, Volume 30, Issue 19, pp 4912-4925

Remelting phenomena in the process of splat solidification

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Abstract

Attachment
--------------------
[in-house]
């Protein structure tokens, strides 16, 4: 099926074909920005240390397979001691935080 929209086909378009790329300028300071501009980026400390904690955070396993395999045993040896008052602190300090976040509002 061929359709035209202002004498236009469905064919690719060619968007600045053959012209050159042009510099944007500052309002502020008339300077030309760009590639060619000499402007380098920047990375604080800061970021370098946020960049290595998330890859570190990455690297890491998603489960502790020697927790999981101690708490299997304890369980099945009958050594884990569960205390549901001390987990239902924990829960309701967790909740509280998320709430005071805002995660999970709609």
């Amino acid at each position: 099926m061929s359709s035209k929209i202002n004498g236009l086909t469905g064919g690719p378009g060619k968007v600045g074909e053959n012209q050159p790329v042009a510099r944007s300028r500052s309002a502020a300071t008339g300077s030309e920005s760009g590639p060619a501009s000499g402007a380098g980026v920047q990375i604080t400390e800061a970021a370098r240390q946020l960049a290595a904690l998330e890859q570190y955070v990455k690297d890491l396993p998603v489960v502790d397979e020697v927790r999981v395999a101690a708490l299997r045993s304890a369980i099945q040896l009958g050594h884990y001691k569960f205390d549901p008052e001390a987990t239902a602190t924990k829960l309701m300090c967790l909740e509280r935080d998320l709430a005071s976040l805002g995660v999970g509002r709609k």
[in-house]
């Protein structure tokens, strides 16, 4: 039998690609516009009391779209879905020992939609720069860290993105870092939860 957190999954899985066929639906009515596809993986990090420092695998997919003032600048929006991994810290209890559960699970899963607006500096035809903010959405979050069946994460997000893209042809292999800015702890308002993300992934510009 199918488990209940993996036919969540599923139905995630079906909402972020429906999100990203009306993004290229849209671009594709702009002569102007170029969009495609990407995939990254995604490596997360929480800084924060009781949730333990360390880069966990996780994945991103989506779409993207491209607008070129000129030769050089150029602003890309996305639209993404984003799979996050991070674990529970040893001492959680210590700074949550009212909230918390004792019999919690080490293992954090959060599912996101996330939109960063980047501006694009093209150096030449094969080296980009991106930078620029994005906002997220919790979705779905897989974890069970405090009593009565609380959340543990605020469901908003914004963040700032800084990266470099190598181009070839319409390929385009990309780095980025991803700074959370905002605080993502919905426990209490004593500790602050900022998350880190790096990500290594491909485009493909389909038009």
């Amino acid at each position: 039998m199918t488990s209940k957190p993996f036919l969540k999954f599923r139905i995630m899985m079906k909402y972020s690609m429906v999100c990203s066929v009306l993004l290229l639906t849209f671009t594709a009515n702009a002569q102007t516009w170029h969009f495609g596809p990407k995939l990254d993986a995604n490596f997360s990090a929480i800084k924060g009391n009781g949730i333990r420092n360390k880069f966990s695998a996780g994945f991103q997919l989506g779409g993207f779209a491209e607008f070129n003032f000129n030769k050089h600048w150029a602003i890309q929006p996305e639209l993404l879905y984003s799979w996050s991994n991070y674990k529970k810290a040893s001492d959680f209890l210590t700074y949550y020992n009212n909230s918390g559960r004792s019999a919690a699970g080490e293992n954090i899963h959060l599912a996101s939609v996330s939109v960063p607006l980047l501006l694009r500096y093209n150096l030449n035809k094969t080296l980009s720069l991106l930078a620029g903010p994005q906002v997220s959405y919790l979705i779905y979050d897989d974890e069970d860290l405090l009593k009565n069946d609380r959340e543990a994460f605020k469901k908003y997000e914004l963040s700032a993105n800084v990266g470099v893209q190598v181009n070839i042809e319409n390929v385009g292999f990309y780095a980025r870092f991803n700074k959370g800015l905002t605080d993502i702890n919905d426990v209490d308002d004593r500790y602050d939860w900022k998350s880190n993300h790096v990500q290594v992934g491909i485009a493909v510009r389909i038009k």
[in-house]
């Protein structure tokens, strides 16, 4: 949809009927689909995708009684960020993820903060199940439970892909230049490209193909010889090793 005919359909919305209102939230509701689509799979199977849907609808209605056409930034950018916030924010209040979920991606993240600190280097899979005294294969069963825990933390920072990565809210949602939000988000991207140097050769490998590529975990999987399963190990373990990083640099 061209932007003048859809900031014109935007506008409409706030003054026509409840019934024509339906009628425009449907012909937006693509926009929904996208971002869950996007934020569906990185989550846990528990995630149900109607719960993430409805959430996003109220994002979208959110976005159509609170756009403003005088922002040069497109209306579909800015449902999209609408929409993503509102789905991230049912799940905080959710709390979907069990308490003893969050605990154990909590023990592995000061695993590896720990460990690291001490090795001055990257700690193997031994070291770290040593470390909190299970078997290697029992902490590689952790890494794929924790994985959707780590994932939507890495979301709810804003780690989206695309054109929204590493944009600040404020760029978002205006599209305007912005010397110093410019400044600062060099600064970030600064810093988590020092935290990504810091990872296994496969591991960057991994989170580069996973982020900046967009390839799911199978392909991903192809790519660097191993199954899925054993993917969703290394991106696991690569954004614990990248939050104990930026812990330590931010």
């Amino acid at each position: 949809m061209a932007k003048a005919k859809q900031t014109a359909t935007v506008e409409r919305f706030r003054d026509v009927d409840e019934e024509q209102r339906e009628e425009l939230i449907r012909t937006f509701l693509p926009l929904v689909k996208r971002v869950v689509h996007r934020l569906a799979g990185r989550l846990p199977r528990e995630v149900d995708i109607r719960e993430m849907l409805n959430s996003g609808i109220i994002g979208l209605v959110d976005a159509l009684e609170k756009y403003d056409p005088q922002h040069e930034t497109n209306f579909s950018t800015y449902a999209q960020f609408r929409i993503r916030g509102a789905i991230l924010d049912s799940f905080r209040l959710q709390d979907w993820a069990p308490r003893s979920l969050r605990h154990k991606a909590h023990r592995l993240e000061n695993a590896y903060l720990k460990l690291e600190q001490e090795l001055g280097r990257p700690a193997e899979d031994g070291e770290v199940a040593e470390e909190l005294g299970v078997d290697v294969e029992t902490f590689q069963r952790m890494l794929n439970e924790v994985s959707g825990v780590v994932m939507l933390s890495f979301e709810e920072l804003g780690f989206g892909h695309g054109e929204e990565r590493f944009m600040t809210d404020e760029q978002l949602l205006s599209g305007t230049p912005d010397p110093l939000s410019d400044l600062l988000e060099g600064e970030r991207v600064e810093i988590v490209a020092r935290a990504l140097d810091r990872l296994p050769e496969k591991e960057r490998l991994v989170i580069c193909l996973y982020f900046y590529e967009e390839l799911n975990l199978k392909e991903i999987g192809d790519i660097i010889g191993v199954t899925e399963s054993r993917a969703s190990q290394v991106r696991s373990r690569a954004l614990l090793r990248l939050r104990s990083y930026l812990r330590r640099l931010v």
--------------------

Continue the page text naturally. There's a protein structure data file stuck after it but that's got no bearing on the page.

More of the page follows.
A combined theoretical and experimental study is reported which investigates remelting phenomena during the splat cooling of two liquid-metal droplets impacting sequentially on a substrate. Under conditions of sufficiently high superheat it was proposed theoretically and demonstrated experimentally that an initial deposit is remelted by the subsequent impact of molten material. It is shown that the amount of superheat as well as the variation of thermophysical properties, particularly the latent heat and the melting temperature, influence the degree of remelting. Experimental findings supported to a certain extent the theoretical model assumptions that the splats could be represented by thin discs and that the heat transfer and solidification within the splat propagates in the axial direction only. However, the experiments showed that these assumptions are better suited for the central region of the splat. The occurrence of remelting often depended on the radial location for a given amount of superheat. For most part, the splat exhibited globular microstructure. Lamellar structures were observed near the top and the periphery of the splat, indicating slower cooling rates at these locations. The theoretical model constituted a good compromise between accuracy and simplicity and predicted the correct trends of the remelting phenomenon.